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Jem knew that something was up when he answered the front door one evening and it was Sheriff Tate asking for Atticus to come out in the yard. There were other men there, and Scout knew that
In Maycomb, grown men stood outside in the front yard for only two reasons: death and politics. I wondered who had died.
No one had died, but the men were there to tell Atticus that danger may be around the corner. Although the people gathered were all Atticus''s friends--including Link Deas, Dr. Reynolds, and Mr. Avery--Jem suspected that it was a gang that had come to harm his father. When
Suddenly Jem screamed, "Atticus, the telephone's ringing!"
The men jumped a little and scattered...
"Well, answer it, son," called Atticus.
Laughter broke them up.
The children soon discovered that the men had not come to harm Atticus, but to warn him that Tom Robinson was being moved "to the county jail tomorrow," and that there may be trouble.
When sheriff Tate and the other men come to Atticus's house to talk to him, Scout thinks someone may have died. She thinks that grown men only talked in groups about business or death. She was unaware of the real reason behind the visit. Atticus has agreed to take the case of Tom Robinson, the black man accused of raping a white girl. In a town like Maycomb, this is a big disgrace. The people of the town do not think that Atticus should take the case, but Atticus being the kind of man that he is, takes the case. Sheriff Tate has come to the house to warn Atticus that Tom is being moved to the county jail in Maycomb, and the townspeople are not happy about it. He wants Atticus to know that there may be trouble at the jail when Tom arrives.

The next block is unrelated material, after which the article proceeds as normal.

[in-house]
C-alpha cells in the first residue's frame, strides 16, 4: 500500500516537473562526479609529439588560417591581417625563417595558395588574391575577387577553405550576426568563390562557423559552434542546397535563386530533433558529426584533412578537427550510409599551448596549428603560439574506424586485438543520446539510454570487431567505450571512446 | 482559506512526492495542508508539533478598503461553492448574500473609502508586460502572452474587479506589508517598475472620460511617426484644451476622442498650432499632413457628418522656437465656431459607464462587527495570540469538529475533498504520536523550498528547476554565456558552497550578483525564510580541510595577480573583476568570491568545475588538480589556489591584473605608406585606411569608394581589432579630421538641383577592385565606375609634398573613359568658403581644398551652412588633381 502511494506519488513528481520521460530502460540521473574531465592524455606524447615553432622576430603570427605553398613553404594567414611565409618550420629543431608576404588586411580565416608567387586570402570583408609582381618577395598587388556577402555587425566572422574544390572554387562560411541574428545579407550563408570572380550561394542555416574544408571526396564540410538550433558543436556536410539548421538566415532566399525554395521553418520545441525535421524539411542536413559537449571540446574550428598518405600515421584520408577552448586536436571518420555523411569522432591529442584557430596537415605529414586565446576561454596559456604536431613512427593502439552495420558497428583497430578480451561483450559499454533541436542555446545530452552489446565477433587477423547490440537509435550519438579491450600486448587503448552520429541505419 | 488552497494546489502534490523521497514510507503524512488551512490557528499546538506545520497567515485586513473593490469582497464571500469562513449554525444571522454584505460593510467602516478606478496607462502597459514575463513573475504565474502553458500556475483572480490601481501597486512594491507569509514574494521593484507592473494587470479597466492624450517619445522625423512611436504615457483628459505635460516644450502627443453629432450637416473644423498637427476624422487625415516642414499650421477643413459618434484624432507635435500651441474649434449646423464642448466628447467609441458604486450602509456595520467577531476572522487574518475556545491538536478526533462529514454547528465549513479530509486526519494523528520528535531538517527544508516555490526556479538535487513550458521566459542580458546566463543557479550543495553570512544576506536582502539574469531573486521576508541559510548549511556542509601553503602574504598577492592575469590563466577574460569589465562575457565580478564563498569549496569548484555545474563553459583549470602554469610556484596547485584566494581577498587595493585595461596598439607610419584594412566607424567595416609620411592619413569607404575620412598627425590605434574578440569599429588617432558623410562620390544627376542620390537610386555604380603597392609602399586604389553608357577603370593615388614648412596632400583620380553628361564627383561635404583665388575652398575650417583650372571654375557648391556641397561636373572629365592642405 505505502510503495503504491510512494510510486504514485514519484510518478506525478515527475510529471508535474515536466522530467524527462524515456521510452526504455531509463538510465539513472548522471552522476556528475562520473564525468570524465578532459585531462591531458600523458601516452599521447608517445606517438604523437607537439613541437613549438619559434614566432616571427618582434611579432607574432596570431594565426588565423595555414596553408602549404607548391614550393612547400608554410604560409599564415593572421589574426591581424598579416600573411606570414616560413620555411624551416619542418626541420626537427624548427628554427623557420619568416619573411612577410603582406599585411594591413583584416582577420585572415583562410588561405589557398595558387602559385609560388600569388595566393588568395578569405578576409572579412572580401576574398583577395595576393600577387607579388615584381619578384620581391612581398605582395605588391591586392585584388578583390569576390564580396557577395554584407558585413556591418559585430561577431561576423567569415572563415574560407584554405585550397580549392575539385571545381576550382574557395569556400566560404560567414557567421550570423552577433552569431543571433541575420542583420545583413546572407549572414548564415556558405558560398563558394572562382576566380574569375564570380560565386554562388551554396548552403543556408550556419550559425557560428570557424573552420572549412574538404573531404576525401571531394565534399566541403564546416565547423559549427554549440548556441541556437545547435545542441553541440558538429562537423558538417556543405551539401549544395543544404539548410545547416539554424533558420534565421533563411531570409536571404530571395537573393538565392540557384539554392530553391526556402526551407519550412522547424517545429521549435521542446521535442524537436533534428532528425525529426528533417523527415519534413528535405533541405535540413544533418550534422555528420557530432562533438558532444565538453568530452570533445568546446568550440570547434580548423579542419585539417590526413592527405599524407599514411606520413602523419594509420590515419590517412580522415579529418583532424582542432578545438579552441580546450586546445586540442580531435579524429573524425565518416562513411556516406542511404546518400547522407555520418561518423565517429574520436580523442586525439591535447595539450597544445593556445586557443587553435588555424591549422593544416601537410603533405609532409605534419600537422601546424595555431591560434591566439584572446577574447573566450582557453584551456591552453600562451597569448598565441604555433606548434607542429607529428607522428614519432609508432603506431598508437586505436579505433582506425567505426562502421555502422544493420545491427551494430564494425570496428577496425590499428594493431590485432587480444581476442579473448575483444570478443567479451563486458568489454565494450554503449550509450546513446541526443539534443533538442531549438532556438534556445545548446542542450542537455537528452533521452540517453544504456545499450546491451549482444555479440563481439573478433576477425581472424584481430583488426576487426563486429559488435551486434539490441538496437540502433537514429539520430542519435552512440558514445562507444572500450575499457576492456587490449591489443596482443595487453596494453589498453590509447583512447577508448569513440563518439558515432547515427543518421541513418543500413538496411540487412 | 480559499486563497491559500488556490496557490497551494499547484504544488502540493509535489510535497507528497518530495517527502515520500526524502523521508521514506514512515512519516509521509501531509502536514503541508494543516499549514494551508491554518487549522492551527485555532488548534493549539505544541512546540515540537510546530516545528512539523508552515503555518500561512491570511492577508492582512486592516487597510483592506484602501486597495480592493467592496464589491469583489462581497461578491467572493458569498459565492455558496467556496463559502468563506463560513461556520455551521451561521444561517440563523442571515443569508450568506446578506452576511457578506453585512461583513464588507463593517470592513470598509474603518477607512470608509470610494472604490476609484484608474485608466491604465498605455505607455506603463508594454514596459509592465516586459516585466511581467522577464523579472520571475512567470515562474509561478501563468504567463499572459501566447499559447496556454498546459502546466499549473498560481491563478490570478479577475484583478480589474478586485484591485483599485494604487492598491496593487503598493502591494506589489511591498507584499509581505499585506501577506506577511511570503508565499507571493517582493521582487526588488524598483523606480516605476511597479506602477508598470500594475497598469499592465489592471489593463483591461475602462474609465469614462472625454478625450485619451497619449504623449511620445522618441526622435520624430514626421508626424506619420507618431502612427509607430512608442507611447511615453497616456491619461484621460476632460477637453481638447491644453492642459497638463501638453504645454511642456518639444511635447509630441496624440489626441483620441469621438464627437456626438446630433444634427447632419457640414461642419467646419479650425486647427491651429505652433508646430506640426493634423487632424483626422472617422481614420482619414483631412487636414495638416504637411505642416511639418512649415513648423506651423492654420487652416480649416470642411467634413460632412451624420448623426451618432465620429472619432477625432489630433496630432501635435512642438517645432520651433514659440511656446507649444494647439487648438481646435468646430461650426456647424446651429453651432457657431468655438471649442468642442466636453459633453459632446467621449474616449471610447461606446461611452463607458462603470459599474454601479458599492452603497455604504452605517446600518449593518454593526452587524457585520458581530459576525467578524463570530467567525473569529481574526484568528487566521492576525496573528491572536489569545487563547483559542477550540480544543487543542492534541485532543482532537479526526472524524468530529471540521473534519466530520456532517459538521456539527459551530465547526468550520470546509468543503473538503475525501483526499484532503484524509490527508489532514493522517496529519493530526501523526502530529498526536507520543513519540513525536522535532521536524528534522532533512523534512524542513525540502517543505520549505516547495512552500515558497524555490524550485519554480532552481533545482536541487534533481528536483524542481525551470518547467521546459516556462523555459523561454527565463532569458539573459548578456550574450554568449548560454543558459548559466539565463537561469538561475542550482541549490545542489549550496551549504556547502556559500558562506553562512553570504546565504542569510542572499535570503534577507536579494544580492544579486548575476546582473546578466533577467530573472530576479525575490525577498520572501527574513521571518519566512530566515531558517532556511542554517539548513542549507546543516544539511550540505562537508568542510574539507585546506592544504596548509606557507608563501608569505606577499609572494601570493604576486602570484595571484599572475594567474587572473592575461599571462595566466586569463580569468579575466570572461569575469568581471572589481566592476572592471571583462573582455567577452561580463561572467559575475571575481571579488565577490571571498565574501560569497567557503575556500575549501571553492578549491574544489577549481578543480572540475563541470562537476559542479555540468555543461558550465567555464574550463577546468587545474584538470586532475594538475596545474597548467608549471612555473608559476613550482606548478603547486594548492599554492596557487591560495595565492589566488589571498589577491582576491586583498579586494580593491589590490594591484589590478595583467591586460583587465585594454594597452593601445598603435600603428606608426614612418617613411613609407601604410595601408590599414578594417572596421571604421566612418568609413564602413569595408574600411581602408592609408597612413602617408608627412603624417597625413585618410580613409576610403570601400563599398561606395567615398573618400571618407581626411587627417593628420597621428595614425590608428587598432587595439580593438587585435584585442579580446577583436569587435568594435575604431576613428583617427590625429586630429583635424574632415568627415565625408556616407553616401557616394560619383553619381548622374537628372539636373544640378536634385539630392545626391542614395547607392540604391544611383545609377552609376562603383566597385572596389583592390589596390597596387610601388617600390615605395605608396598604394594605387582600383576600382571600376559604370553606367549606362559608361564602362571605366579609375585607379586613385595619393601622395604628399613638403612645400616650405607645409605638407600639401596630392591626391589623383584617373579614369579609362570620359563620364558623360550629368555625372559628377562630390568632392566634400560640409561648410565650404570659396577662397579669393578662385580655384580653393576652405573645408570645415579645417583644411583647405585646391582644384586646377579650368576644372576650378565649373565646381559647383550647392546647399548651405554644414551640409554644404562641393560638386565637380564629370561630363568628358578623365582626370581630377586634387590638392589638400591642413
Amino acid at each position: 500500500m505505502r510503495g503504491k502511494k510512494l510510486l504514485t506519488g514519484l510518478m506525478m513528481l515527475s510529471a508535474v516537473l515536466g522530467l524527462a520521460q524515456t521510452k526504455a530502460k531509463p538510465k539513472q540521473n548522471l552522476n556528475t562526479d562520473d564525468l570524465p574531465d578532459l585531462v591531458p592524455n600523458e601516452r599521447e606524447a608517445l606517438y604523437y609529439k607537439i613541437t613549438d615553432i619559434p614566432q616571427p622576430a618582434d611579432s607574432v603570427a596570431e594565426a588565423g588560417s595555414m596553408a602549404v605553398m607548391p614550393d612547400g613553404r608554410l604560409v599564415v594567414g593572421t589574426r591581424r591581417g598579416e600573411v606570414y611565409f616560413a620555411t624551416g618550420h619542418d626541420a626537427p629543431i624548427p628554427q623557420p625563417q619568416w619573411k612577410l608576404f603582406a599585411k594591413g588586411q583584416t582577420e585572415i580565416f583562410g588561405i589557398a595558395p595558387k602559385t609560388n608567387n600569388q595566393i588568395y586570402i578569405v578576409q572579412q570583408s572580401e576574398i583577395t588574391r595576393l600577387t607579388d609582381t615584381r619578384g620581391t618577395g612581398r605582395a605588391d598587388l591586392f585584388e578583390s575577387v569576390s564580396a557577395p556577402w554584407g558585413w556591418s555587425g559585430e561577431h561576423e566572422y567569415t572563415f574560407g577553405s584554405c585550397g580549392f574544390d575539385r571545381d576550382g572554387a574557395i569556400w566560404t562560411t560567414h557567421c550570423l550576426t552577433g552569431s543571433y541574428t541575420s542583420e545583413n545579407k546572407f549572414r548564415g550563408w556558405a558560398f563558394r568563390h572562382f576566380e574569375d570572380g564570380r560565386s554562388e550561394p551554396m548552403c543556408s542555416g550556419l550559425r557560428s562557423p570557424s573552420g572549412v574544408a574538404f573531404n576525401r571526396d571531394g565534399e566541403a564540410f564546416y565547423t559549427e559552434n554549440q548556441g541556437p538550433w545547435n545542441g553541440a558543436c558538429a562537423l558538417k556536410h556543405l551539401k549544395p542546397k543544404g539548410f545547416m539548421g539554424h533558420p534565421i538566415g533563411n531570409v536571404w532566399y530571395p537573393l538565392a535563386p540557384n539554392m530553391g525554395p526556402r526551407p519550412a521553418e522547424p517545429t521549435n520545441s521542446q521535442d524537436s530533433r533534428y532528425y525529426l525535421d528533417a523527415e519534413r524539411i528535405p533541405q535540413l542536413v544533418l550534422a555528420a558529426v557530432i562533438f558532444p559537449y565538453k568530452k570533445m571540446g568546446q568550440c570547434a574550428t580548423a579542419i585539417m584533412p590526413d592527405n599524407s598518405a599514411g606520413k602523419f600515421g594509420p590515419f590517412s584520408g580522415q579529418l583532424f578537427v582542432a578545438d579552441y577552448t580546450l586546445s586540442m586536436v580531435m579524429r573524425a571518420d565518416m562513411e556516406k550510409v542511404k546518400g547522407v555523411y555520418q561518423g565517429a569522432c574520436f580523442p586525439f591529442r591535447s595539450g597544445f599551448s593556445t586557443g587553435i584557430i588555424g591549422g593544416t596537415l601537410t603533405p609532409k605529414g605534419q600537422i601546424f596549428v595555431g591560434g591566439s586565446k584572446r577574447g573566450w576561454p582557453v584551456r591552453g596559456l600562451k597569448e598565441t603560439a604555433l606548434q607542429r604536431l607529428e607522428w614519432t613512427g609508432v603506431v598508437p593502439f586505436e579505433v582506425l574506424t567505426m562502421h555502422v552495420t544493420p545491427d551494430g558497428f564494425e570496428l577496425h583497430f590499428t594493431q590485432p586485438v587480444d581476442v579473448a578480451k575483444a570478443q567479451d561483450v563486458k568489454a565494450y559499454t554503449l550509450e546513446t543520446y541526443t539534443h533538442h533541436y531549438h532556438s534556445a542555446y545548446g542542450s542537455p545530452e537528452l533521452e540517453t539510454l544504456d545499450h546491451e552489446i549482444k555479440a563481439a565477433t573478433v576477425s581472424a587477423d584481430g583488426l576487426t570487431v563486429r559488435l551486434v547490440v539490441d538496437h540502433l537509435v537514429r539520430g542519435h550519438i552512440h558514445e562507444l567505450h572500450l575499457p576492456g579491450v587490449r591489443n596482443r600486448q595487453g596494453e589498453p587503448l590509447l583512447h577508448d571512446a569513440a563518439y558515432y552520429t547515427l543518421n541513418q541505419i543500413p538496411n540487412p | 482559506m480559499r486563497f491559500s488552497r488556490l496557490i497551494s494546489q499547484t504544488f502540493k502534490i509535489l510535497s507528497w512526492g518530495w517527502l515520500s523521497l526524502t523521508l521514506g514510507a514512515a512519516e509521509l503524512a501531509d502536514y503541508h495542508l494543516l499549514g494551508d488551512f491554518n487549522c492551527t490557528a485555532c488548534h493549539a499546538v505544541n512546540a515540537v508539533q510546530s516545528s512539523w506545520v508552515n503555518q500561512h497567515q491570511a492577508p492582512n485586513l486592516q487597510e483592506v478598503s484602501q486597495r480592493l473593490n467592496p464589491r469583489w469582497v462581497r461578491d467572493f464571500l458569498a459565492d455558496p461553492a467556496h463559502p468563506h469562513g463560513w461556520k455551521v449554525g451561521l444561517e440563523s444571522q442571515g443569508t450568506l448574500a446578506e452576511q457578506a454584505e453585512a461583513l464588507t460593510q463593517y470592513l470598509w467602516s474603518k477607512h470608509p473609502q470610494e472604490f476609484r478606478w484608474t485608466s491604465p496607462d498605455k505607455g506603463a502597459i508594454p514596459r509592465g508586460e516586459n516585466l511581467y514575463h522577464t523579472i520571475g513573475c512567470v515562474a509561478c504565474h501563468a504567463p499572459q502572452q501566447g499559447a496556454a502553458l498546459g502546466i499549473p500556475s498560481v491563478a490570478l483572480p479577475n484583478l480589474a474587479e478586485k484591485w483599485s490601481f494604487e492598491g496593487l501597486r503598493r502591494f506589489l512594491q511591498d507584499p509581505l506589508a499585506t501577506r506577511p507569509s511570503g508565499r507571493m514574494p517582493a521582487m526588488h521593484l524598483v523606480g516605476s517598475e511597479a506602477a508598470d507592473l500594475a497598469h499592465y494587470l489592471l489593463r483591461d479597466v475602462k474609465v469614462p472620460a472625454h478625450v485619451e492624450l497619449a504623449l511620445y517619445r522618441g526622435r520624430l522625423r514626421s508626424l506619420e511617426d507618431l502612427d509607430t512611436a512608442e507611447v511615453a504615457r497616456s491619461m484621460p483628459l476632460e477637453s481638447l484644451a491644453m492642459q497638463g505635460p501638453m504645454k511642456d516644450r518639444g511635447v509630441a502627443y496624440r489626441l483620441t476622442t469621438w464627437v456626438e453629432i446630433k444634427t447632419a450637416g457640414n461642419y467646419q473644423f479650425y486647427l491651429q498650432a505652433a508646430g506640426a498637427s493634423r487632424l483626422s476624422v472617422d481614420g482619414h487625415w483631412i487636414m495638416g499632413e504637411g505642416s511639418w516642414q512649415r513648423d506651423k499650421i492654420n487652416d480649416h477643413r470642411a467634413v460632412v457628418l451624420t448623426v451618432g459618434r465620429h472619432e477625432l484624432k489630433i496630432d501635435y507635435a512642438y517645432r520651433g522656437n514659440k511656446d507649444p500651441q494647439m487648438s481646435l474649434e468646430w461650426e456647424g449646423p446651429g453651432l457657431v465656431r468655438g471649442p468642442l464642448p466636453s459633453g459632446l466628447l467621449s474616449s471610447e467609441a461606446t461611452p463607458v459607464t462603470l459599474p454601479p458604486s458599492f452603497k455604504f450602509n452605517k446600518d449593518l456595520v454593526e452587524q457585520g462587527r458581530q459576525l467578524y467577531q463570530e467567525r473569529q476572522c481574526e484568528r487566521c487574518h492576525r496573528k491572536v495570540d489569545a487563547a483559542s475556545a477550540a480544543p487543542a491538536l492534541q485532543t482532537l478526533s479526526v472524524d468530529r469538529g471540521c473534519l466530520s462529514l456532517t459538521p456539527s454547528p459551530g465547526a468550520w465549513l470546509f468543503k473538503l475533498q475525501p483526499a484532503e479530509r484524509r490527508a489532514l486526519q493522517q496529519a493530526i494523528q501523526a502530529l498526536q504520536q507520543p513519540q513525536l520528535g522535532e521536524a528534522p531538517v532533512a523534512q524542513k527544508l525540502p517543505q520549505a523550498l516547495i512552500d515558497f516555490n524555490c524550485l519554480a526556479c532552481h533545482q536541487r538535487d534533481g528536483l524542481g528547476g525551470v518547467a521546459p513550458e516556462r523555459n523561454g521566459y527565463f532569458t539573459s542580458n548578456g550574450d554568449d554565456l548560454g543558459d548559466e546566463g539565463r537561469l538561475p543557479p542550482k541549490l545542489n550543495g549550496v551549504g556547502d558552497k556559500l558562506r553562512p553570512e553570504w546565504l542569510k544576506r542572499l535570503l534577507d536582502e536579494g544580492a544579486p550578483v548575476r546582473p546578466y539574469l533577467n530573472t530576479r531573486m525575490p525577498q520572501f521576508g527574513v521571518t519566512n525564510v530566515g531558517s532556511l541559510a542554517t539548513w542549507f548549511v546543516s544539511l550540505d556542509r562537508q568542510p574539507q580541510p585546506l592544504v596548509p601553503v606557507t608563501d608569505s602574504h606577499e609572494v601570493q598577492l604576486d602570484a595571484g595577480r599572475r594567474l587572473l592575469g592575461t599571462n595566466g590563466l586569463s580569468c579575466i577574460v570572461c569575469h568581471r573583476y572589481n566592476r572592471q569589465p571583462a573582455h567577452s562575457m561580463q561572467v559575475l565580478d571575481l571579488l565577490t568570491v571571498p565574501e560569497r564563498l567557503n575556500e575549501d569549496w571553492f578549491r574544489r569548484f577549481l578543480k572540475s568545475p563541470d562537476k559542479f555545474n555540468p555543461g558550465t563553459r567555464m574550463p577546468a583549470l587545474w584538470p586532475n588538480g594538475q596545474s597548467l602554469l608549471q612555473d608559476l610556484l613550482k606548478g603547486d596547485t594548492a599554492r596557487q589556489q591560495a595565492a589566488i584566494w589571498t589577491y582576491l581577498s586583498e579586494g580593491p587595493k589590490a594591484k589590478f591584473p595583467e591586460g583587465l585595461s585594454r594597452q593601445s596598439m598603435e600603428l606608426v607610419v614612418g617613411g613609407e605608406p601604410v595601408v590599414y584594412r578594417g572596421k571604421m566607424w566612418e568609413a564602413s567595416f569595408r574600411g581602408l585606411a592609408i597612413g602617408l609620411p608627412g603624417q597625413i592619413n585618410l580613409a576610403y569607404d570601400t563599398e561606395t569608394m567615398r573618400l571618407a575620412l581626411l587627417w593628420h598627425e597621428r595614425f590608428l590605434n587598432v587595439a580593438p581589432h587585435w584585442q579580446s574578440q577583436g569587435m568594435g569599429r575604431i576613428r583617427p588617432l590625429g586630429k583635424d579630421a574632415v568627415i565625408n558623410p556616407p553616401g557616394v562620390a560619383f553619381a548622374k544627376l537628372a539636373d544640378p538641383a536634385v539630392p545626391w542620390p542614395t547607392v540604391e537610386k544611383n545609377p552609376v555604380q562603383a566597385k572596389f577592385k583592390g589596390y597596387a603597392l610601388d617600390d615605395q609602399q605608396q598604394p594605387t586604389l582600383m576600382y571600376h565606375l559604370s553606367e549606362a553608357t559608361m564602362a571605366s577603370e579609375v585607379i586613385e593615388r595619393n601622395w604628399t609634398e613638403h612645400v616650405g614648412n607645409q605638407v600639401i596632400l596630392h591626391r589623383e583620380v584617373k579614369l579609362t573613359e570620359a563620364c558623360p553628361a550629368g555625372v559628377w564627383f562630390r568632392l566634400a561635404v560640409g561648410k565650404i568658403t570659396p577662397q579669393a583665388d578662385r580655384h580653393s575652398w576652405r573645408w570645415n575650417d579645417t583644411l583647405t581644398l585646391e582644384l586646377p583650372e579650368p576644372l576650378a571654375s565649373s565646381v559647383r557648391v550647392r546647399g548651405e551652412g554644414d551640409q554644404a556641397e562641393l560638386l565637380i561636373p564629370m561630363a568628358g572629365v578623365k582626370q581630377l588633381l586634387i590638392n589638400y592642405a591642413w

Jem and Scout are learning many lessons throughout the time of the trial. They see the ugliness that comes with racism and how their neighbors and friends really feel about their father taking the case. Jem is so afraid that the men are there to harm Atticus that he makes an excuse for his father to come inside, but his father can see the ploy. Atticus is in no danger at the moment.
Harper Lee gives us a look inside a small southern town, and we, like Scout, are shocked by some people. We learn what kind of man Atticus is, and we know that there are good people out there. Atticus knows that some people in town will try to start something at the jail, so he goes and sits outside of the jail to protect Tom. Sheriff Tate and other friends of Atticus look up to him and come to warn him that he may be in danger. With this simple act, we see how respected and loved Atticus Finch is.
The men who show up in chapter 15 to speak with Atticus are concerned members of the community who do not want to have a lynching or anything crazy happen on the night before the Tom Robinson trial. Tom Robinson, Atticus's African American client, is being moved to the Maycomb jail in preparation for the trial on Monday. The night that the men show up to speak with Atticus is Saturday. The men fear that the Old Sarum bunch, the Cunninghams, will try something crazy Sunday night, and they want to know what Atticus can do about it. Someone suggests a change of venue, but it's too late for that. Atticus doesn't believe that the Cunninghams would do anything because he says, "They don't usually drink on Sunday, they go to church most of the day" (145).
Just in case something does happen, though, they come up with a plan that is proactive, yet not offensive enough to rile anyone up to cause a ruckus. Therefore, the meeting in front of the Finch home in chapter 15 is peaceful, but the men who show up are concerned about any possible trouble that might start because of the highly publicized trial coming up.
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